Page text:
Anyone who has taken out a home mortgage knows that one of the borrower’s key responsibilities is to pay hazard insurance premiums on the property and not let the policy lapse.
But are you aware that if you fail to keep the insurance current, or if the premiums aren’t paid from your escrow account, the lender or its mortgage servicer can obtain its own coverage, which may cost you more than the policy you originally chose?
How much more? Double the premium cost you had been paying? Triple? Even 10 times higher — sometimes for inferior coverage? Potentially any of the above.
A $140 million national class-action settlement last week — one of a series of cases brought against major banks, mortgage servicers and insurers — shed fresh light on a controversial business practice in the mortgage industry: alleged kickbacks in connection with “force-placed insurance” policies.
Force-placed insurance has been a feature of mortgage contracts for years. It has a legitimate purpose: protection of the house, which is the lender’s collateral for the loan, says Florida attorney Dennis Wall, who has written a new book on the subject for the American Bar Association. But when kickbacks and affiliate side deals drive premiums to abusive levels, he told me in an interview, “it’s a bad game.”
The latest settlement involves nearly 400,000 borrowers across the country whose mortgages were serviced by Ocwen Financial Corp. between January 2008 and January of this year. The plaintiffs, who filed suit in U.S. District Court in Miami, charged that Ocwen and Assurant, a large insurance company, and Assurant affiliates “entered into exclusive and collusive relationships” whereby the insurer or its affiliates allegedly paid Ocwen kickbacks, commissions and other compensation in exchange for force-placed coverage for lapsed policies at inflated premium costs to the consumer.
Ocwen and Assurant both denied wrongdoing as part of the settlement. In a statement provided to me, Ocwen said it settled the case to “avoid prolonged and distracting litigation.” Terms of the final settlement must be approved by a federal judge next month before the Ocwen clients can begin to file claims for recovery of overpayments.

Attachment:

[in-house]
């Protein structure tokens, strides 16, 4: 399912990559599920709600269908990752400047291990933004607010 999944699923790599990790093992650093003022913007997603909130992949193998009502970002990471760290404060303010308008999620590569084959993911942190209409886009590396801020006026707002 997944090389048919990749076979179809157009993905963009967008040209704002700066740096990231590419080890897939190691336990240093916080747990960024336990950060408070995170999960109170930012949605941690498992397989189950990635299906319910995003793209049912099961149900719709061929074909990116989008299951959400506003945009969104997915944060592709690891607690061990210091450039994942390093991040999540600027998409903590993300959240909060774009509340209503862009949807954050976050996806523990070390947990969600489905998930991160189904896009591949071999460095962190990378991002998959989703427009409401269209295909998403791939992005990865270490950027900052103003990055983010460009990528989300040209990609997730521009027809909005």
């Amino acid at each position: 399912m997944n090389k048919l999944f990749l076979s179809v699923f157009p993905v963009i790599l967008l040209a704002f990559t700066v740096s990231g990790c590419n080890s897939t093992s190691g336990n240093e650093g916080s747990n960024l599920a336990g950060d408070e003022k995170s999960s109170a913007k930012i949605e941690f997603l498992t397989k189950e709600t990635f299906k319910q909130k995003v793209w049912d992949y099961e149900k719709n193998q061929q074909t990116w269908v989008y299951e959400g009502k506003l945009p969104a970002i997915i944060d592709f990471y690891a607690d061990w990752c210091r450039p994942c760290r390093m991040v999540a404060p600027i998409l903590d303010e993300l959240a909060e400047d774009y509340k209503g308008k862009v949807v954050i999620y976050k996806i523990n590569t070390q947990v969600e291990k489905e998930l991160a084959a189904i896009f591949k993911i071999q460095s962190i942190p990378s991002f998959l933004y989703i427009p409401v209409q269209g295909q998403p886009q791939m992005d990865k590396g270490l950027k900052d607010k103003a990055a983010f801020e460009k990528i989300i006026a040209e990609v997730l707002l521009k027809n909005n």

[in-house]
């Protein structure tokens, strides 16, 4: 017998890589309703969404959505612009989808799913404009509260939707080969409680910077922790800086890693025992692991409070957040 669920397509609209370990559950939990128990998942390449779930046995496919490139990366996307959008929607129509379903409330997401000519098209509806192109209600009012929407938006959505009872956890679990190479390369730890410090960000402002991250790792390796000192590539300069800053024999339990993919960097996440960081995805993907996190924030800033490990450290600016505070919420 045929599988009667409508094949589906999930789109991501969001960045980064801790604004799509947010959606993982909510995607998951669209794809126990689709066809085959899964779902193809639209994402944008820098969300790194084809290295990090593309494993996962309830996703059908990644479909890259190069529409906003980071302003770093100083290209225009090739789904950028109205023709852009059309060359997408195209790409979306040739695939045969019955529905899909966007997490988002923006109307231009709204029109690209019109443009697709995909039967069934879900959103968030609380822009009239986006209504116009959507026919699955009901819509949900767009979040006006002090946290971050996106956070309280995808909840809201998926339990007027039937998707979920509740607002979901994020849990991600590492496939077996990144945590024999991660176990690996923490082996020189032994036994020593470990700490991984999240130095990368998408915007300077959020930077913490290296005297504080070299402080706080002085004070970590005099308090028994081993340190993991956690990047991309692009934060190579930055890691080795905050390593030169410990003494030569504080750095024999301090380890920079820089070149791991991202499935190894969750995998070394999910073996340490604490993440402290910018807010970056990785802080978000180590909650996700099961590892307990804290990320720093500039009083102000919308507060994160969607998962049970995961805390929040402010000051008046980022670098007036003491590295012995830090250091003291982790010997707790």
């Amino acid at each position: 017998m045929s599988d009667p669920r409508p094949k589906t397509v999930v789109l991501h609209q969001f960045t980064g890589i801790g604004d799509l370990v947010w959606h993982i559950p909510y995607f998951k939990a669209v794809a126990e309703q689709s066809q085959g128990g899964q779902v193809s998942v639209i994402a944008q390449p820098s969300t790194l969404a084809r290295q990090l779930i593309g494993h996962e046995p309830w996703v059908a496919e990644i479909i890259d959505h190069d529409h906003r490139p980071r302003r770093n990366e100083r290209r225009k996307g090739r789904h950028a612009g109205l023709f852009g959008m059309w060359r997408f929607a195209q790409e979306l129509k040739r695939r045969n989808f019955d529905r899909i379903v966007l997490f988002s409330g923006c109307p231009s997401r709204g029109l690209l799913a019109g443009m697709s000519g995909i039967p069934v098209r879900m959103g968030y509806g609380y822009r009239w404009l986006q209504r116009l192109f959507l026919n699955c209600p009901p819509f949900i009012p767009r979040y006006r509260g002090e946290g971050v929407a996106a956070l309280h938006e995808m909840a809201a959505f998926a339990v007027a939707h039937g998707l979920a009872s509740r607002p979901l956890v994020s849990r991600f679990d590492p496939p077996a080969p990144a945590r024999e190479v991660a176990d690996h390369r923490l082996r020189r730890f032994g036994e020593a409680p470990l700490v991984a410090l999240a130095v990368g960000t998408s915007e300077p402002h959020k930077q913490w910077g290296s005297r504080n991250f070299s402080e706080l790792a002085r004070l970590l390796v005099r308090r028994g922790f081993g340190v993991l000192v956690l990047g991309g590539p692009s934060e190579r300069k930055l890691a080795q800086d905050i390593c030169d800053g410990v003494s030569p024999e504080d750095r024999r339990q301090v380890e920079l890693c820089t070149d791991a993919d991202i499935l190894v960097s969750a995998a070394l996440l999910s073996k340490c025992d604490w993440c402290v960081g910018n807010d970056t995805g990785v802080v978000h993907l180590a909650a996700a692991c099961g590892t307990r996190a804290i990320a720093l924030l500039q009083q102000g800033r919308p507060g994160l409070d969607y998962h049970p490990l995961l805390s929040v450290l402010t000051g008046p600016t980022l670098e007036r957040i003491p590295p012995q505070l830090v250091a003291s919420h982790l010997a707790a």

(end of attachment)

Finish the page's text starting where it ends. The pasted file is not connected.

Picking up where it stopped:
According to the complaint, “the money paid [was] not given in exchange for any services” supplied by Ocwen. It was “simply grease paid to keep the force-placed machine moving.” Borrowers frequently had no idea what was going on.
One plaintiff in the class action had been paying around $700 in premiums annually for his original hazard insurance policy, issued in 2006, but coverage lapsed in 2008 because of nonpayment. After his servicing was transferred to Ocwen in 2011, he received a note from the company saying that it had force-placed a new policy with an annual premium three time higher — $2,180. A year later, the premium was raised to $2,244.
Another plaintiff alleged that when her servicing account was transferred to Ocwen from her original lender, the insurance premiums were not paid from her escrow account and, unknown to her, the coverage lapsed. At that point, she said, Ocwen force-placed coverage requiring much higher premium payments. Worse yet, the coverage amount in the policy was for more than double her outstanding loan balance — $209,000 of coverage on a loan with a remaining balance of just $80,000 — and it did not include personal property or liability.
Still another plaintiff alleged that Ocwen force-placed an expensive new policy despite having been informed by an independent insurer that it had already written coverage for the borrower and that force-placed insurance was not needed.
Adam M. Moskowitz, an attorney in Miami whose firm, Kozyak Tropin & Throckmorton, has filed 13 class actions in the past several years challenging banks’, servicers’ and insurance companies’ force-placed practices, said in an interview that consumers who filed for claims in settlements have received anywhere from $100 to $12,000 in cash relief, depending on how much they had allegedly overpaid. Total settlement amounts have ranged as high as $1 billion in benefits and $300 million in cash relief in a final settlement with one national bank.
While most defendants have agreed to modify their practices as part of settlement agreements, Moskowitz says force-placed insurance overcharges may still be widespread because companies find other ways to pay and receive kickbacks, such as by creative use of affiliates.
How to protect yourself against possible rip-offs like these? First, be aware of the problem. Keep an eye on the hazard insurance premium payments out of your escrow account. If you send in payments directly, never let your policy lapse. And challenge any demands for outrageous premiums.
Ken Harney’s e-mail address is email@example.com.